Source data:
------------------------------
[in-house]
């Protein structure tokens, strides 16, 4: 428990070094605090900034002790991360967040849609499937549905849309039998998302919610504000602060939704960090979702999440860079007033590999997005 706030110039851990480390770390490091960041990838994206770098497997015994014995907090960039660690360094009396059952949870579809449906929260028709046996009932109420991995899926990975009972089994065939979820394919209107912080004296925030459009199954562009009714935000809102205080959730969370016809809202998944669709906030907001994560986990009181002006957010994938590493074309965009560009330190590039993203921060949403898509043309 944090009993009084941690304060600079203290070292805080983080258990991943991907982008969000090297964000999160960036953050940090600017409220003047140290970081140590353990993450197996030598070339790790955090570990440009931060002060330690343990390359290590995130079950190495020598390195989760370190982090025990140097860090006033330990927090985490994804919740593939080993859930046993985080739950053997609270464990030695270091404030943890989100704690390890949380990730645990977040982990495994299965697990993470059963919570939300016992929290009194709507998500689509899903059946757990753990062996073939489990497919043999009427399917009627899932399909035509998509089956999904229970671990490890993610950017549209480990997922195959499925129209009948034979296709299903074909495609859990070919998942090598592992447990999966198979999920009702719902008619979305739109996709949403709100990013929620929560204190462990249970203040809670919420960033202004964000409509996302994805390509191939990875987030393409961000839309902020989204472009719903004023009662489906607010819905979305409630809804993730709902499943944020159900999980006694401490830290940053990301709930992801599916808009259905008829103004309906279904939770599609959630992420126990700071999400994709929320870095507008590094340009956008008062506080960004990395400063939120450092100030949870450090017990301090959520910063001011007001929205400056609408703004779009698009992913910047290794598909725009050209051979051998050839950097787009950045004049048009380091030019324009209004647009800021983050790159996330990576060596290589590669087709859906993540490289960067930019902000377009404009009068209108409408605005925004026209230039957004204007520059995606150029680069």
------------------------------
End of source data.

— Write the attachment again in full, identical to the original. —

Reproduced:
[in-house]
């Protein structure tokens, strides 16, 4: 428990070094605090900034002790991360967040849609499937549905849309039998998302919610504000602060939704960090979702999440860079007033590999997005 706030110039851990480390770390490091960041990838994206770098497997015994014995907090960039660690360094009396059952949870579809449906929260028709046996009932109420991995899926990975009972089994065939979820394919209107912080004296925030459009199954562009009714935000809102205080959730969370016809809202998944669709906030907001994560986990009181002006957010994938590493074309965009560009330190590039993203921060949403898509043309 944090009993009084941690304060600079203290070292805080983080258990991943991907982008969000090297964000999160960036953050940090600017409220003047140290970081140590353990993450197996030598070339790790955090570990440009931060002060330690343990390359290590995130079950190495020598390195989760370190982090025990140097860090006033330990927090985490994804919740593939080993859930046993985080739950053997609270464990030695270091404030943890989100704690390890949380990730645990977040982990495994299965697990993470059963919570939300016992929290009194709507998500689509899903059946757990753990062996073939489990497919043999009427399917009627899932399909035509998509089956999904229970671990490890993610950017549209480990997922195959499925129209009948034979296709299903074909495609859990070919998942090598592992447990999966198979999920009702719902008619979305739109996709949403709100990013929620929560204190462990249970203040809670919420960033202004964000409509996302994805390509191939990875987030393409961000839309902020989204472009719903004023009662489906607010819905979305409630809804993730709902499943944020159900999980006694401490830290940053990301709930992801599916808009259905008829103004309906279904939770599609959630992420126990700071999400994709929320870095507008590094340009956008008062506080960004990395400063939120450092100030949870450090017990301090959520910063001011007001929205400056609408703004779009698009992913910047290794598909725009050209051979051998050839950097787009950045004049048009380091030019324009209004647009800021983050790159996330990576060596290589590669087709859906993540490289960067930019902000377009404009009068209108409408605005925004026209230039957004204007520059995606150029680069």